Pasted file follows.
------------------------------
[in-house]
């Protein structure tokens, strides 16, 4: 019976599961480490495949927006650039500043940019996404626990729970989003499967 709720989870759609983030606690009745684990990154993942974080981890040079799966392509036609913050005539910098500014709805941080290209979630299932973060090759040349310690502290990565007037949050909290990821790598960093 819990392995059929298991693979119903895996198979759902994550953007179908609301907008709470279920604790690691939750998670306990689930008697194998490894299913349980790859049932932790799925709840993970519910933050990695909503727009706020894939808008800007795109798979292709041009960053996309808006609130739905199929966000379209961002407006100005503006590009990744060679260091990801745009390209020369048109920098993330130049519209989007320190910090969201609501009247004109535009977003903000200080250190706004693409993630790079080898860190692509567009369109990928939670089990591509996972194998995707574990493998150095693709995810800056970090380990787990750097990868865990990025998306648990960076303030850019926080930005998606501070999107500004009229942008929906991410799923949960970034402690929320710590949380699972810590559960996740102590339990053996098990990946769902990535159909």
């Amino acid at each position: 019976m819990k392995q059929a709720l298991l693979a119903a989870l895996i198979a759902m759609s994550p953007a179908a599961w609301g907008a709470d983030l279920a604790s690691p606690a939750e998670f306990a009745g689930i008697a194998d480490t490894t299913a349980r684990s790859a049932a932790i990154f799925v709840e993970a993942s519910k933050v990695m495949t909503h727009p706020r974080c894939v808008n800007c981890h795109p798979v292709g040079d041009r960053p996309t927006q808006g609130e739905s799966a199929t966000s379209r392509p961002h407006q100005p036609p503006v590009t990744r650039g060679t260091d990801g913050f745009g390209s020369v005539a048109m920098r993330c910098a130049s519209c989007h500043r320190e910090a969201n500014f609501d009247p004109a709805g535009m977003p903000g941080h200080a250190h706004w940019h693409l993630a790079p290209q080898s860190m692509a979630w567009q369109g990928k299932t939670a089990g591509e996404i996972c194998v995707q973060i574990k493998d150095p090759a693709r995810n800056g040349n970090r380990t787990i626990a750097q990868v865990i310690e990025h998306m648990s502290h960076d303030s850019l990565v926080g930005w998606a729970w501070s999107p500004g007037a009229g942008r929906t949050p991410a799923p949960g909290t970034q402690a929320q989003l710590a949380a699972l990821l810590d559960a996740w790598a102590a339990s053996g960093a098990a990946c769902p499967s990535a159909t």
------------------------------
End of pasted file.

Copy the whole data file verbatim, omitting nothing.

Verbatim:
[in-house]
């Protein structure tokens, strides 16, 4: 019976599961480490495949927006650039500043940019996404626990729970989003499967 709720989870759609983030606690009745684990990154993942974080981890040079799966392509036609913050005539910098500014709805941080290209979630299932973060090759040349310690502290990565007037949050909290990821790598960093 819990392995059929298991693979119903895996198979759902994550953007179908609301907008709470279920604790690691939750998670306990689930008697194998490894299913349980790859049932932790799925709840993970519910933050990695909503727009706020894939808008800007795109798979292709041009960053996309808006609130739905199929966000379209961002407006100005503006590009990744060679260091990801745009390209020369048109920098993330130049519209989007320190910090969201609501009247004109535009977003903000200080250190706004693409993630790079080898860190692509567009369109990928939670089990591509996972194998995707574990493998150095693709995810800056970090380990787990750097990868865990990025998306648990960076303030850019926080930005998606501070999107500004009229942008929906991410799923949960970034402690929320710590949380699972810590559960996740102590339990053996098990990946769902990535159909």
């Amino acid at each position: 019976m819990k392995q059929a709720l298991l693979a119903a989870l895996i198979a759902m759609s994550p953007a179908a599961w609301g907008a709470d983030l279920a604790s690691p606690a939750e998670f306990a009745g689930i008697a194998d480490t490894t299913a349980r684990s790859a049932a932790i990154f799925v709840e993970a993942s519910k933050v990695m495949t909503h727009p706020r974080c894939v808008n800007c981890h795109p798979v292709g040079d041009r960053p996309t927006q808006g609130e739905s799966a199929t966000s379209r392509p961002h407006q100005p036609p503006v590009t990744r650039g060679t260091d990801g913050f745009g390209s020369v005539a048109m920098r993330c910098a130049s519209c989007h500043r320190e910090a969201n500014f609501d009247p004109a709805g535009m977003p903000g941080h200080a250190h706004w940019h693409l993630a790079p290209q080898s860190m692509a979630w567009q369109g990928k299932t939670a089990g591509e996404i996972c194998v995707q973060i574990k493998d150095p090759a693709r995810n800056g040349n970090r380990t787990i626990a750097q990868v865990i310690e990025h998306m648990s502290h960076d303030s850019l990565v926080g930005w998606a729970w501070s999107p500004g007037a009229g942008r929906t949050p991410a799923p949960g909290t970034q402690a929320q989003l710590a949380a699972l990821l810590d559960a996740w790598a102590a339990s053996g960093a098990a990946c769902p499967s990535a159909t």